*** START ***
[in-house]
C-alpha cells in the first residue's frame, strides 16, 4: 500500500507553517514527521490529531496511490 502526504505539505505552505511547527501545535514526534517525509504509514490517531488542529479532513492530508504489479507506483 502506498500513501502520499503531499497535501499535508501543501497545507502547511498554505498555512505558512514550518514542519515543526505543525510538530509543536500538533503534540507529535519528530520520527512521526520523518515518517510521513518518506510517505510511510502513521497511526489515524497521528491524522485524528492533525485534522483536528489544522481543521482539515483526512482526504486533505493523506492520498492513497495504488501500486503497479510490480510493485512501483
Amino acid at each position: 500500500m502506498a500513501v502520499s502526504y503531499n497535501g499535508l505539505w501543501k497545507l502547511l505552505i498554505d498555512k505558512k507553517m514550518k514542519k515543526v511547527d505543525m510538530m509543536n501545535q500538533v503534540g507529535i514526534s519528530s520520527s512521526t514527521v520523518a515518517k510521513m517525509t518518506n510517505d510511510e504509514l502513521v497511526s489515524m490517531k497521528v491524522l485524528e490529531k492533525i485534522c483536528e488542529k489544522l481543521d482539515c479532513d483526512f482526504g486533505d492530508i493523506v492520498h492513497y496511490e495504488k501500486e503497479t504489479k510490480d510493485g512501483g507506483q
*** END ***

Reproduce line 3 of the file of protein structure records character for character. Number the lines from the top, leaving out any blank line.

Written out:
Amino acid at each position: 500500500m502506498a500513501v502520499s502526504y503531499n497535501g499535508l505539505w501543501k497545507l502547511l505552505i498554505d498555512k505558512k507553517m514550518k514542519k515543526v511547527d505543525m510538530m509543536n501545535q500538533v503534540g507529535i514526534s519528530s520520527s512521526t514527521v520523518a515518517k510521513m517525509t518518506n510517505d510511510e504509514l502513521v497511526s489515524m490517531k497521528v491524522l485524528e490529531k492533525i485534522c483536528e488542529k489544522l481543521d482539515c479532513d483526512f482526504g486533505d492530508i493523506v492520498h492513497y496511490e495504488k501500486e503497479t504489479k510490480d510493485g512501483g507506483q